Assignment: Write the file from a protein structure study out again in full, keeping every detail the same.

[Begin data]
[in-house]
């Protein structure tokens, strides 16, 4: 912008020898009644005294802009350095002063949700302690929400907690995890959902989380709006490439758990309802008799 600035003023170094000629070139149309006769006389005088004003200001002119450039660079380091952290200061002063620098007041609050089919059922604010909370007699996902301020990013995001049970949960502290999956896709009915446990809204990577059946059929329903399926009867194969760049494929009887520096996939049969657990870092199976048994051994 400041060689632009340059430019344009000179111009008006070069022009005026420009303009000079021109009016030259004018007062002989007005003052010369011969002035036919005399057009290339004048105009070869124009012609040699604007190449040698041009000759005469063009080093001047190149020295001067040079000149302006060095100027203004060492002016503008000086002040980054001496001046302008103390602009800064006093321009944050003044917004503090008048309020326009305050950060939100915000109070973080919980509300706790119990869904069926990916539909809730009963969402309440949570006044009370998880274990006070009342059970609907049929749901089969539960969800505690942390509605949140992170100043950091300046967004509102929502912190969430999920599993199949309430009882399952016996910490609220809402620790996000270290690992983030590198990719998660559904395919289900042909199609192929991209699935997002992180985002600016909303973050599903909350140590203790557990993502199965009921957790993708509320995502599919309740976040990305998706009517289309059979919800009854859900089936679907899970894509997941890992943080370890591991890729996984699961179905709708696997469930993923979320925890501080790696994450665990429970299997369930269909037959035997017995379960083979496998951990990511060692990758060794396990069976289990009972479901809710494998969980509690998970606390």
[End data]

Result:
[in-house]
């Protein structure tokens, strides 16, 4: 912008020898009644005294802009350095002063949700302690929400907690995890959902989380709006490439758990309802008799 600035003023170094000629070139149309006769006389005088004003200001002119450039660079380091952290200061002063620098007041609050089919059922604010909370007699996902301020990013995001049970949960502290999956896709009915446990809204990577059946059929329903399926009867194969760049494929009887520096996939049969657990870092199976048994051994 400041060689632009340059430019344009000179111009008006070069022009005026420009303009000079021109009016030259004018007062002989007005003052010369011969002035036919005399057009290339004048105009070869124009012609040699604007190449040698041009000759005469063009080093001047190149020295001067040079000149302006060095100027203004060492002016503008000086002040980054001496001046302008103390602009800064006093321009944050003044917004503090008048309020326009305050950060939100915000109070973080919980509300706790119990869904069926990916539909809730009963969402309440949570006044009370998880274990006070009342059970609907049929749901089969539960969800505690942390509605949140992170100043950091300046967004509102929502912190969430999920599993199949309430009882399952016996910490609220809402620790996000270290690992983030590198990719998660559904395919289900042909199609192929991209699935997002992180985002600016909303973050599903909350140590203790557990993502199965009921957790993708509320995502599919309740976040990305998706009517289309059979919800009854859900089936679907899970894509997941890992943080370890591991890729996984699961179905709708696997469930993923979320925890501080790696994450665990429970299997369930269909037959035997017995379960083979496998951990990511060692990758060794396990069976289990009972479901809710494998969980509690998970606390």